“Chicken & Biscuits” not cooked to perfection

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The play
The play "Chicken and Biscuits" at Crossroads Theatre

The final offering for this season’s holiday theatre-goers is Crossroads Theatre’s production of Chicken & Biscuits, a Broadway offering of the past season. I had hopes for a tasty comic treat, but ended up a little disappointed in the less-than-hearty fare served up here.

Don’t get me wrong — the play itself, by Douglas Lyons, is solid, and the acting talent is of good quality. But both play and cast have been mis-served by director Lynda Gravátt’s misguided direction and at times dismally slow pacing. The play, its cast, and its director are hampered by the bizarre lighting design of James Carter, with wandering spotlights, a strobe effect that makes you ask “why?,” and some characters giving their lines in the dark.

Lyons’ story concerns the funeral of a Black pastor, Bernard Jenkins, in New Haven, CT. His two daughters, uptight church lady Baneatta (Inga Ballard) and brassy, free-spirited Beverly (Candice McKoy), are unable to say a kind word to each other without immediately descending into bickering. Baneatta’s husband, the slightly-henpecked but loving Reginald (Eddie Gouveia Blackman), is uncertain about stepping into his father-in-law’s position as pastor.

Also in attendance are Beverly’s smart-mouthed 16-in-three-weeks daughter La’Trice (Madison McBride); Baneatta’s daughter Simone (Deja Anderson-Ross) and son Kenny (George Pearson Roberts); Kenny’s Jewish boyfriend Logan (Matt Dengler); and Brianna (Ashley Nicole Baptiste), a mystery woman. During the course of the day, old grievances are aired, memories are shared, secrets are uncovered, and healing, in ways conventional and unconventional, starts to take place.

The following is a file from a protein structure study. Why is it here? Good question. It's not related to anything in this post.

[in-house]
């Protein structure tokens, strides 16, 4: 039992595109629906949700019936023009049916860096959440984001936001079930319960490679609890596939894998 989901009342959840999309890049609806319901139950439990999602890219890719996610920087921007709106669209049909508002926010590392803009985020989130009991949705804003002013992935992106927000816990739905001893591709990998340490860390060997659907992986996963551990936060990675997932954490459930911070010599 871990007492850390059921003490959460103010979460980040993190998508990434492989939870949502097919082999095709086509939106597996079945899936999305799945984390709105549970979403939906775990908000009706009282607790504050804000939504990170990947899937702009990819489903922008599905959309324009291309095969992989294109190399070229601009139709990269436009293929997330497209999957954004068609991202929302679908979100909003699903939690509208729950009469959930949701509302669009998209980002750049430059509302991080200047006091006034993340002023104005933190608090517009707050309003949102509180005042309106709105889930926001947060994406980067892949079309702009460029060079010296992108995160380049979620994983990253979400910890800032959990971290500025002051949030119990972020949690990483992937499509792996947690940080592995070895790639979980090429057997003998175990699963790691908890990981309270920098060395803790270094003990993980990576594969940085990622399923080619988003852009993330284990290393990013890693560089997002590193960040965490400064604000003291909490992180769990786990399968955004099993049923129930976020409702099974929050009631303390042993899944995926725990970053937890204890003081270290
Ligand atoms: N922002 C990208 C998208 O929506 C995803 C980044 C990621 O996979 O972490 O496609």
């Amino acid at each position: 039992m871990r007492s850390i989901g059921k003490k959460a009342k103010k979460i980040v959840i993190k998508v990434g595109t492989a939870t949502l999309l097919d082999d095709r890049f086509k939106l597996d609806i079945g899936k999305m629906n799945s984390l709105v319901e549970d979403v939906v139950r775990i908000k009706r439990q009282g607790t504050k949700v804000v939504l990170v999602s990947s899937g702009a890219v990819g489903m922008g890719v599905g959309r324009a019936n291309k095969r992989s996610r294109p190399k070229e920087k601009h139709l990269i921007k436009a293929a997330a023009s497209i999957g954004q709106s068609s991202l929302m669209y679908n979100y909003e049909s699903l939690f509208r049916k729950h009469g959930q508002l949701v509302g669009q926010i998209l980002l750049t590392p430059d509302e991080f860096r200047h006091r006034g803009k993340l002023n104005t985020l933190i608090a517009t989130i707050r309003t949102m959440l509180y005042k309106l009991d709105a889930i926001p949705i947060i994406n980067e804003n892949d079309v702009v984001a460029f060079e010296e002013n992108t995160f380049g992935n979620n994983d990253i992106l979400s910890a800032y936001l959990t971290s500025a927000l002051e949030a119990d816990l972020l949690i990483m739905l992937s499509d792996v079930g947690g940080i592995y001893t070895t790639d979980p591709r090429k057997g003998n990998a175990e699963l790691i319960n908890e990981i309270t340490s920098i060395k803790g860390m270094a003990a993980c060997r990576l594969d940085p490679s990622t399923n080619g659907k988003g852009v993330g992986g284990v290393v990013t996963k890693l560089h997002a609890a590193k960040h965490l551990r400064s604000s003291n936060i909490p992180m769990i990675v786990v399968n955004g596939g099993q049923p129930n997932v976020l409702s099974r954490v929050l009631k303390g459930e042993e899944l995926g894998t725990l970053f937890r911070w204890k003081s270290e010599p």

On the technical side, credit must be given to the solid church set designed by Patrice Davidson; the stylistically perfect costumes of Isabel Rubio; and the gospel-tinged underscoring of e’Marcus Harper-Short.

The cast tries to bring life to the play’s characters — succeeding in several scenes but apparently failing overall for lack of a firm directorial vision. Chicken & Biscuits falls short of being the full-out comedy it could have been.

I wish Artistic Director Ricardo Khan better luck with the remainder of Crossroads’ season, which looks promising. Some audience members, especially those with a history with Black churches, may find humor in this production. Still, I cannot whole-heartedly recommend making the trip to New Brunswick to savor the less-than-tasty meal that is Chicken & Biscuits.

Chicken & Biscuits is presented by Crossroads Theatre Company in the Arthur Laurents Theatre at the New Brunswick Performing Arts Center through December 31, 2022.  For more information or to purchase tickets, visit crossroadstheatrecompany.org or call 732-745-8000.

Allen Neuner is the theater reviewer at Out in Jersey magazine. Jersey born and raised, Allen went to his first live play in 1957 and has been deliriously in love with live theater ever since. He works in the box office at the George Street Playhouse in New Brunswick. He has been partnered to music reviewer Bill Realman Stella, with whom he is also deliriously in love, for over 20 years. They live in an over-cluttered house in Somerville.